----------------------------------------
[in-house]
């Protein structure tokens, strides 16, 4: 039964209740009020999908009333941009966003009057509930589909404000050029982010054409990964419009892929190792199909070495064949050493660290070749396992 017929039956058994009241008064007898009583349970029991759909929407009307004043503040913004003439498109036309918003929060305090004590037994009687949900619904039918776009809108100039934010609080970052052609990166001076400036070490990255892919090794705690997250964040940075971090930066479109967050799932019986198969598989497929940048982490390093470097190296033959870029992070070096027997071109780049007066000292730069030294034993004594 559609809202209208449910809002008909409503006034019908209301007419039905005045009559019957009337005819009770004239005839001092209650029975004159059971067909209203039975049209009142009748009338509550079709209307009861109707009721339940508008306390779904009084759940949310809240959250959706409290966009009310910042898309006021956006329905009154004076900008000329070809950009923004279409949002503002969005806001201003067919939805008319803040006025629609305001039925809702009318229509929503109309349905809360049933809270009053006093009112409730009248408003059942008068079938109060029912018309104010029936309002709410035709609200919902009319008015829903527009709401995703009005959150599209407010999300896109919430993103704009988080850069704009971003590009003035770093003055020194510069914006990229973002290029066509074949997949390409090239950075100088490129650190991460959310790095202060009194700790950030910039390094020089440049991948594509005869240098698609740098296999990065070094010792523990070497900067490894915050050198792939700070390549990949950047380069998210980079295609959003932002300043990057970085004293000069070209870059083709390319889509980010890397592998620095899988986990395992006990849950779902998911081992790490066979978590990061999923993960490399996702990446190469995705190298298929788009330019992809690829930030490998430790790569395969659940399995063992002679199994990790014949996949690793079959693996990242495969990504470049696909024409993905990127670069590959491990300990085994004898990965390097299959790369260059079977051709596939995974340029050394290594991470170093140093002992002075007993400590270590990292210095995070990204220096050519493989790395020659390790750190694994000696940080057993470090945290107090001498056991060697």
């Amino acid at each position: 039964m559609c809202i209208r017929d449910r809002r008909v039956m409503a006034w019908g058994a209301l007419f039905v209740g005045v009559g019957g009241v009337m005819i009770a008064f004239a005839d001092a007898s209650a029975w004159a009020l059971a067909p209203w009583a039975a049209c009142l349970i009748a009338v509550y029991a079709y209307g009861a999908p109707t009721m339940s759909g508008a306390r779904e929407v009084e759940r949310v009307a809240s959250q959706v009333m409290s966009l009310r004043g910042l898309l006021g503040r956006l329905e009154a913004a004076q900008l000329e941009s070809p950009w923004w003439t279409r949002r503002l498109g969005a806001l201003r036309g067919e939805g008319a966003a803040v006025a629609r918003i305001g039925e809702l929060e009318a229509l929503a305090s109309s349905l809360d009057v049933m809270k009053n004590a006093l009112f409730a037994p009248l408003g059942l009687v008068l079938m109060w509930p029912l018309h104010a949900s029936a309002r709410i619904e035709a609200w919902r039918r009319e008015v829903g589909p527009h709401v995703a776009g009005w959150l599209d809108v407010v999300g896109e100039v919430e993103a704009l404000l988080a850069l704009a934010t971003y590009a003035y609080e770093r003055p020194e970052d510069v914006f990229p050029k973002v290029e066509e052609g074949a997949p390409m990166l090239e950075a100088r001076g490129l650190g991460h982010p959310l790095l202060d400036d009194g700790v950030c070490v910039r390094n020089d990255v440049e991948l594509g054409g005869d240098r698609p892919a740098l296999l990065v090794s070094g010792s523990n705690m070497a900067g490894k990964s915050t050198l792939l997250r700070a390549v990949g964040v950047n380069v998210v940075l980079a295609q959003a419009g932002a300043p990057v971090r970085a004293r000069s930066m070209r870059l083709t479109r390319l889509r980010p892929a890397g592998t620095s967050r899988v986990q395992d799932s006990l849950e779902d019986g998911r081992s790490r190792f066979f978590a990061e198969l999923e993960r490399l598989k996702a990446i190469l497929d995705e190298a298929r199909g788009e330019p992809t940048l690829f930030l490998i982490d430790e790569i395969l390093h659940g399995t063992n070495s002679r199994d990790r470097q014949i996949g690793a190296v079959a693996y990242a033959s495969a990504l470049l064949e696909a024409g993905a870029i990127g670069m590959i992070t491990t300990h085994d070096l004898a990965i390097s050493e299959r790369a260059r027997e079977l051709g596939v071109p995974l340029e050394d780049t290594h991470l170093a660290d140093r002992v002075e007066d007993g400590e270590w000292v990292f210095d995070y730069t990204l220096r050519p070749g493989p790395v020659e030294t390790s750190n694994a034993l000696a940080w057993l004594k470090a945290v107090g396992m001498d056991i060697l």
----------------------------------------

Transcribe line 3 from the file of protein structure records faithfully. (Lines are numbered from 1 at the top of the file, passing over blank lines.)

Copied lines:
């Amino acid at each position: 039964m559609c809202i209208r017929d449910r809002r008909v039956m409503a006034w019908g058994a209301l007419f039905v209740g005045v009559g019957g009241v009337m005819i009770a008064f004239a005839d001092a007898s209650a029975w004159a009020l059971a067909p209203w009583a039975a049209c009142l349970i009748a009338v509550y029991a079709y209307g009861a999908p109707t009721m339940s759909g508008a306390r779904e929407v009084e759940r949310v009307a809240s959250q959706v009333m409290s966009l009310r004043g910042l898309l006021g503040r956006l329905e009154a913004a004076q900008l000329e941009s070809p950009w923004w003439t279409r949002r503002l498109g969005a806001l201003r036309g067919e939805g008319a966003a803040v006025a629609r918003i305001g039925e809702l929060e009318a229509l929503a305090s109309s349905l809360d009057v049933m809270k009053n004590a006093l009112f409730a037994p009248l408003g059942l009687v008068l079938m109060w509930p029912l018309h104010a949900s029936a309002r709410i619904e035709a609200w919902r039918r009319e008015v829903g589909p527009h709401v995703a776009g009005w959150l599209d809108v407010v999300g896109e100039v919430e993103a704009l404000l988080a850069l704009a934010t971003y590009a003035y609080e770093r003055p020194e970052d510069v914006f990229p050029k973002v290029e066509e052609g074949a997949p390409m990166l090239e950075a100088r001076g490129l650190g991460h982010p959310l790095l202060d400036d009194g700790v950030c070490v910039r390094n020089d990255v440049e991948l594509g054409g005869d240098r698609p892919a740098l296999l990065v090794s070094g010792s523990n705690m070497a900067g490894k990964s915050t050198l792939l997250r700070a390549v990949g964040v950047n380069v998210v940075l980079a295609q959003a419009g932002a300043p990057v971090r970085a004293r000069s930066m070209r870059l083709t479109r390319l889509r980010p892929a890397g592998t620095s967050r899988v986990q395992d799932s006990l849950e779902d019986g998911r081992s790490r190792f066979f978590a990061e198969l999923e993960r490399l598989k996702a990446i190469l497929d995705e190298a298929r199909g788009e330019p992809t940048l690829f930030l490998i982490d430790e790569i395969l390093h659940g399995t063992n070495s002679r199994d990790r470097q014949i996949g690793a190296v079959a693996y990242a033959s495969a990504l470049l064949e696909a024409g993905a870029i990127g670069m590959i992070t491990t300990h085994d070096l004898a990965i390097s050493e299959r790369a260059r027997e079977l051709g596939v071109p995974l340029e050394d780049t290594h991470l170093a660290d140093r002992v002075e007066d007993g400590e270590w000292v990292f210095d995070y730069t990204l220096r050519p070749g493989p790395v020659e030294t390790s750190n694994a034993l000696a940080w057993l004594k470090a945290v107090g396992m001498d056991i060697l």